Artist:Re Ministry Enhancers

Every human being is a minister – created no better or worse than every other human, and given the opportunity constantly to make the Invisible visible in millions of ways.  Putting on a guitar or signing a record deal doesn’t change any of this.

Here are some tips for being a minister – in this sense of the word – when you’re job happens to be soft rockin’.  I’m human, so I’m better at writing these things down than I sometimes am at living them out, but you know that already right?

1. Don’t hide.  Don’t spend the day in your tour bus/green room/hotel room/bed.  Don’t leave the stage and retreat to your tour bus/green room/hotel room/bed.

2. Do connect. Be with people. Sadly, everywhere you go you’re treated as a notch above the sea of humanity – to some degree.  Swim in that sea as often as possible to remind yourself and the other fish that you’re nothing special.  And, who knows, someone out there in the deep end might need you today.  Or you might need them.  You’ll never find out if you hide. And hiding is downright unbiblical.  James tells us not to allow divisions in the Church between the rich and poor, the influential and the (supposedly) not-so-much.  So do your part to obey that commandment.  Be the first one into the building.  Meet everyone form the janitor to the pastor. Hang out, hug, listen, pray, laugh, confess, eat late-night waffles.

3. Don’t set up an autograph table or line.  This is a personal preference I suppose.  I can’t stand sitting behind an autograph table or standing before a line of autograph and photo seekers.  It re-erects that barrier between artist and audience I’ve worked so hard to tear down all night.  And it makes it nearly impossible for real connection to happen, for a real exchange to take place.  You want to make it possible to have a real conversation with people and a line just isn’t conducive to that sort of thing.

4. Don’t travel alone.  This is non-negotiable for me.  I travel with a road manager/friend.  This person, for me, is not just an employee.  They have to be a partner, someone who understands what I’m trying to accomplish and buys in totally, who isn’t afraid to tell me when I need to change or improve. This individual, behind my wife and Brian, is the most important and often-seen person in my life.  They help protect my heart, mind and marriage and help me improve everything I do.  Some folks tell me they can’t afford to travel with a partner.  I can’t afford not to.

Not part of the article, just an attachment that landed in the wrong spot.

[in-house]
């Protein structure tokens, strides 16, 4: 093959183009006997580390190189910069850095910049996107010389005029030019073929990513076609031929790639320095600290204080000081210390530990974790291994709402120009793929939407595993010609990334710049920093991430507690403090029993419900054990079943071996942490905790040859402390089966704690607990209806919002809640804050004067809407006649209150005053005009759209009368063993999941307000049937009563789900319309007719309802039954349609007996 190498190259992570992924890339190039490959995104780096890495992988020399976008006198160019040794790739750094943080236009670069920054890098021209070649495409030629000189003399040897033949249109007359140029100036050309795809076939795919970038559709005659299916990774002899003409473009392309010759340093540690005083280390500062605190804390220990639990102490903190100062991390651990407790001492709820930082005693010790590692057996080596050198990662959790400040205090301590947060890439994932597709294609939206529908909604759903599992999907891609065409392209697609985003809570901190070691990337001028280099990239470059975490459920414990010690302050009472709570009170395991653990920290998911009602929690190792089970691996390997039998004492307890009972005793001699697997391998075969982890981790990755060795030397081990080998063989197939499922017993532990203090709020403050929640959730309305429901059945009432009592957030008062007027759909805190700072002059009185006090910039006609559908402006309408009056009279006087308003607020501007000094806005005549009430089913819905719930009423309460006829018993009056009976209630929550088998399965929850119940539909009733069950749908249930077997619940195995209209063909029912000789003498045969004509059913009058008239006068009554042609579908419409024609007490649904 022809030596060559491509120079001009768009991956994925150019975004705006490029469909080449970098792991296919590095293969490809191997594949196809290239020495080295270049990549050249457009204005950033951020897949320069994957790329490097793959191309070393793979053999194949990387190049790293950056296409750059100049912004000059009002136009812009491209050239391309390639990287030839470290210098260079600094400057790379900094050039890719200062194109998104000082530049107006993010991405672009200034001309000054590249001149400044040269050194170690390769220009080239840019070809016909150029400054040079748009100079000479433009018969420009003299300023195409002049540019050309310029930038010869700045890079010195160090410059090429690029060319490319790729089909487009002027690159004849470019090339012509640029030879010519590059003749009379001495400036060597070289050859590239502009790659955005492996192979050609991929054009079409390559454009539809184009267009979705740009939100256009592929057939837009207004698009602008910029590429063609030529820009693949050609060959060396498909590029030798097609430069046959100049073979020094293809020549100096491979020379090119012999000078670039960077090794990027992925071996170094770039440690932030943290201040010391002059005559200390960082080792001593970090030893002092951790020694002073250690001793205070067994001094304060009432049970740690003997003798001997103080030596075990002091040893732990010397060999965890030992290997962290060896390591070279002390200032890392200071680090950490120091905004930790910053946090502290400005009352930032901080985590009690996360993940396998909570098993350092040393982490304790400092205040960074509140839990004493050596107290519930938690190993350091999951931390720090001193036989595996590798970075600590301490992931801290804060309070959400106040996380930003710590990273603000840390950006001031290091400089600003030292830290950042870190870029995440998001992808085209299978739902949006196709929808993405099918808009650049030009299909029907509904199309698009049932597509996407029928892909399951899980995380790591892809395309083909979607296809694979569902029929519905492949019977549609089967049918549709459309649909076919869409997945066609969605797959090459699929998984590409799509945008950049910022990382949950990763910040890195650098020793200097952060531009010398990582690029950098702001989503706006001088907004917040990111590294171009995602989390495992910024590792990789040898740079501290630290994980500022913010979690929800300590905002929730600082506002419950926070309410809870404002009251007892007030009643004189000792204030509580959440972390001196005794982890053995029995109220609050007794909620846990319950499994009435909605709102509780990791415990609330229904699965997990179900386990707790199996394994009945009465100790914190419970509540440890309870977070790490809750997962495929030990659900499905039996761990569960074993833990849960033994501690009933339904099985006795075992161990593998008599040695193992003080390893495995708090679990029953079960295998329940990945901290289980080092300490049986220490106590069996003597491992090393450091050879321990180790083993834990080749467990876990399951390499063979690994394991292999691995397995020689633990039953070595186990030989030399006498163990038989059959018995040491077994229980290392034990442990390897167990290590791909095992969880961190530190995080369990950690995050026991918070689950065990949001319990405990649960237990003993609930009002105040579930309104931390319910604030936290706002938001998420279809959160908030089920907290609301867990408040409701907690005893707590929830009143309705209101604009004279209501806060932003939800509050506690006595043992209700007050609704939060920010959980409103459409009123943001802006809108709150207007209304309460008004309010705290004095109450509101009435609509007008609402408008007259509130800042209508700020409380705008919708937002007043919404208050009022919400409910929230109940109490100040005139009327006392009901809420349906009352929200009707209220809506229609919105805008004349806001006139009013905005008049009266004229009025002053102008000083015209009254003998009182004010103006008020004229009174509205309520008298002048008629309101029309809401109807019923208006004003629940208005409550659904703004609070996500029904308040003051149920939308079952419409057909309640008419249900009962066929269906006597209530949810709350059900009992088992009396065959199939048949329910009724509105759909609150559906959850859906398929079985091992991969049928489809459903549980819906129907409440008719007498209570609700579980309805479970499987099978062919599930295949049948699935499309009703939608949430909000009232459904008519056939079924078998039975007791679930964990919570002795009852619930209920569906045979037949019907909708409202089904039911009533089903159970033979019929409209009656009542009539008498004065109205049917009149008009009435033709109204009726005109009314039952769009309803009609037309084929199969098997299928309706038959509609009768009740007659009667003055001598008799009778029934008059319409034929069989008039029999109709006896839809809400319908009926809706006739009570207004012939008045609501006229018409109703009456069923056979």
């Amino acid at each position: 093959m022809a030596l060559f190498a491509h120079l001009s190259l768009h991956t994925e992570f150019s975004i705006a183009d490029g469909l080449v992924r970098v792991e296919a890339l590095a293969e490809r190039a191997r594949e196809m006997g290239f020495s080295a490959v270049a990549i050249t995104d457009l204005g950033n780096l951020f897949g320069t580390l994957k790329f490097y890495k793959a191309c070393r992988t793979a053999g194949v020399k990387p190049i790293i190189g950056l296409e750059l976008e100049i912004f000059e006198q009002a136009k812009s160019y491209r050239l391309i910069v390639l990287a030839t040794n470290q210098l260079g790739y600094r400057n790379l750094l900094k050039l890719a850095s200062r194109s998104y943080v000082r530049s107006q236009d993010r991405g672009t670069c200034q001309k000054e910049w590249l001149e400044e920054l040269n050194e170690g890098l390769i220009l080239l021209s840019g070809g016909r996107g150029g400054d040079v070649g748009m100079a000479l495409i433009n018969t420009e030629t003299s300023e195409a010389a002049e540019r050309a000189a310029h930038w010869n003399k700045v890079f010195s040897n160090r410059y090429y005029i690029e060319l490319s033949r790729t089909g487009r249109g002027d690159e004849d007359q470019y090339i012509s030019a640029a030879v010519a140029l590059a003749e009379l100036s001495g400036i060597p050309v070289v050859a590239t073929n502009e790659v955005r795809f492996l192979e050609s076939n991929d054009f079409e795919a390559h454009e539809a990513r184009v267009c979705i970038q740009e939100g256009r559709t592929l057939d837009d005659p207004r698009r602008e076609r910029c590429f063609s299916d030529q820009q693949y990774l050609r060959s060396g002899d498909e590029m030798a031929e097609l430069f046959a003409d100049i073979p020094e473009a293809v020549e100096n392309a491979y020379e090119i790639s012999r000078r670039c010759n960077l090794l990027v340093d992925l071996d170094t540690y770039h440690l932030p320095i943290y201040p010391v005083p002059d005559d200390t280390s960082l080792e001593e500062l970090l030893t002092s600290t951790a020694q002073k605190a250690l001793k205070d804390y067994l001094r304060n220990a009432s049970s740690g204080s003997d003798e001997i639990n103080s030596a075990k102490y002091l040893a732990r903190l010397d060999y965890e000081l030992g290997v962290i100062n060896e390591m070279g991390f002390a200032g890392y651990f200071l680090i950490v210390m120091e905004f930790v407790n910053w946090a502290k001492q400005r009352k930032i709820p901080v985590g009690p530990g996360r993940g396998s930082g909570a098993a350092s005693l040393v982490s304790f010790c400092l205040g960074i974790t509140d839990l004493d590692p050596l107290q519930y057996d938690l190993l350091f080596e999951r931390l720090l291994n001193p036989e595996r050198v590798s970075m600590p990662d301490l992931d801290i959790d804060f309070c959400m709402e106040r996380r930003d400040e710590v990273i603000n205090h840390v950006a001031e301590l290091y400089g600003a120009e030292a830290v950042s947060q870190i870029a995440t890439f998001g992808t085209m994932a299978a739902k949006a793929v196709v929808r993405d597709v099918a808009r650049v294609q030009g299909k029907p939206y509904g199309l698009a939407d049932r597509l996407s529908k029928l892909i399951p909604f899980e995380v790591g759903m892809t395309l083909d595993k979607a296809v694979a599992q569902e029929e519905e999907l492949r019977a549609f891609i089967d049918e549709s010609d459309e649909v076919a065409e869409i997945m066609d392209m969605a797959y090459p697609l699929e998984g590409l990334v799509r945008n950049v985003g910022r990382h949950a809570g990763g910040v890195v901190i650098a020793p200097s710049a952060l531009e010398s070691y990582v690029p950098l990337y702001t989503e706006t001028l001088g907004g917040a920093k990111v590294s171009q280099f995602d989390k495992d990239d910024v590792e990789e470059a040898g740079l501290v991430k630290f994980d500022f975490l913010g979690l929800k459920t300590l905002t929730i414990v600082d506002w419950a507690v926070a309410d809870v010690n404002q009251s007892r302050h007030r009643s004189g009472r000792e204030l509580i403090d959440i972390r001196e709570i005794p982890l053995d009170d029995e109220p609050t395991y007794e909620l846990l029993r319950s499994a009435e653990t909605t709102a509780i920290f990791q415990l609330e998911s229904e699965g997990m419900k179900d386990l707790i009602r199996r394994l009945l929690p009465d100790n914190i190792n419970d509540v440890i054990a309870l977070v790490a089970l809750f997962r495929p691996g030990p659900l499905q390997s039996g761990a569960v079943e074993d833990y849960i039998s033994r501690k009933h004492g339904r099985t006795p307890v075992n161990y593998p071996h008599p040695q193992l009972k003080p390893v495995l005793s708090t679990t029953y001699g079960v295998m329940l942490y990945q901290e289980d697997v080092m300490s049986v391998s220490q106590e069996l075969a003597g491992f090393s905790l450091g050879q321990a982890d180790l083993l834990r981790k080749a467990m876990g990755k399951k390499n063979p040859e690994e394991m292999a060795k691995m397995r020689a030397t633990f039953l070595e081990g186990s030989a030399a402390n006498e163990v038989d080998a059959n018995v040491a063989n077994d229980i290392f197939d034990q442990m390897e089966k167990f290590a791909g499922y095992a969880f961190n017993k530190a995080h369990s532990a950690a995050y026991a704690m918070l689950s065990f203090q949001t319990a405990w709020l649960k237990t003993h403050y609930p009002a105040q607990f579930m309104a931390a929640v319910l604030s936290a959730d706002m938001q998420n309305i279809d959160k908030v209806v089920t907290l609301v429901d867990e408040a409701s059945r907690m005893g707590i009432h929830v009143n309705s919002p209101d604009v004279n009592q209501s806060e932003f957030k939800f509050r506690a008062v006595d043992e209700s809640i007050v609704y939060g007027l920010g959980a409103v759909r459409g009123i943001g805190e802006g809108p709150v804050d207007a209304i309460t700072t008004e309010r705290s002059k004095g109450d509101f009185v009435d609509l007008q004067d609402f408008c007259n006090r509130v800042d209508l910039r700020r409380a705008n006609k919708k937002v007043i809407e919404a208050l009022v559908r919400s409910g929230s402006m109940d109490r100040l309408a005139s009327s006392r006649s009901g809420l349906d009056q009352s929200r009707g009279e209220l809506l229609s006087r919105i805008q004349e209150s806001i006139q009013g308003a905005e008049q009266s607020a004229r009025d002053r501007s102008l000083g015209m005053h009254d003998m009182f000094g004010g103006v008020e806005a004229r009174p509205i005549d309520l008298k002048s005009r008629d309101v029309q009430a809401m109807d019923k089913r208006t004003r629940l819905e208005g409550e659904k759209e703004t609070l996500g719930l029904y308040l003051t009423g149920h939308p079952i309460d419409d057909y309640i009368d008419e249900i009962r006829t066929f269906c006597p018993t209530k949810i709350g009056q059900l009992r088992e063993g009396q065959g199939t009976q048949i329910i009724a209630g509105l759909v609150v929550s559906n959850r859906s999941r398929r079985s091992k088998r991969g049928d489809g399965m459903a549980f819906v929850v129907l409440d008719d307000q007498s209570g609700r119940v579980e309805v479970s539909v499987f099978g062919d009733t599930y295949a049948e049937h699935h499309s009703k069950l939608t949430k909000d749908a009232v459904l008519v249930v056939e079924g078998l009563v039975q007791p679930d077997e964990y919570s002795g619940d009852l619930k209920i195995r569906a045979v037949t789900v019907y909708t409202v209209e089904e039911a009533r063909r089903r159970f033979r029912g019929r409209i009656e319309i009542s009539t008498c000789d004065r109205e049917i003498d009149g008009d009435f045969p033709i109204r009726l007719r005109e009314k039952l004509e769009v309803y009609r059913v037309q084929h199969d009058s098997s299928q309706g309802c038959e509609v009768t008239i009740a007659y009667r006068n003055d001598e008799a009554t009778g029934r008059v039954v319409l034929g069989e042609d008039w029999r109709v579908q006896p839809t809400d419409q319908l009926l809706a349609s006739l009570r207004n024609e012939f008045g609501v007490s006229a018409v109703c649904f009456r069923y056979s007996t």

5. Do be easy.  I tell every road manager I have that our goal at every stop is to be the easiest people the promoter has ever worked with.  Promoters – especially pastors – have this expectation that artists and their crews are difficult.  They expect me to want green M&Ms and complain about the sound system.  They expect this because they’ve encountered it in the past.  My goal is to be easy, even if it means I don’t get everything I want.  Being easy might mean the sound isn’t great, but only good.  It might mean I don’t get dinner, or I get a poor night’s sleep or I lose money.  But keeping the peace, exceeding expectations and getting invited back or recommended to someone else is worth so much more than getting my way.

6. Do travel less. What does it a profit a man to make more money and sell more CDs if he loses his soul, sanity, health, family or friends?  I’m not in charge of my schedule.  My wife and road manager/friend and I make those decisions together. We’ve set up limits on how many gigs I’ll do each month, how long a run of shows can be and determined how much time I need off between runs. If I want to make an exception to any of those rules we all have to agree on that.  It works for us.

What would you artists out there add to this list?

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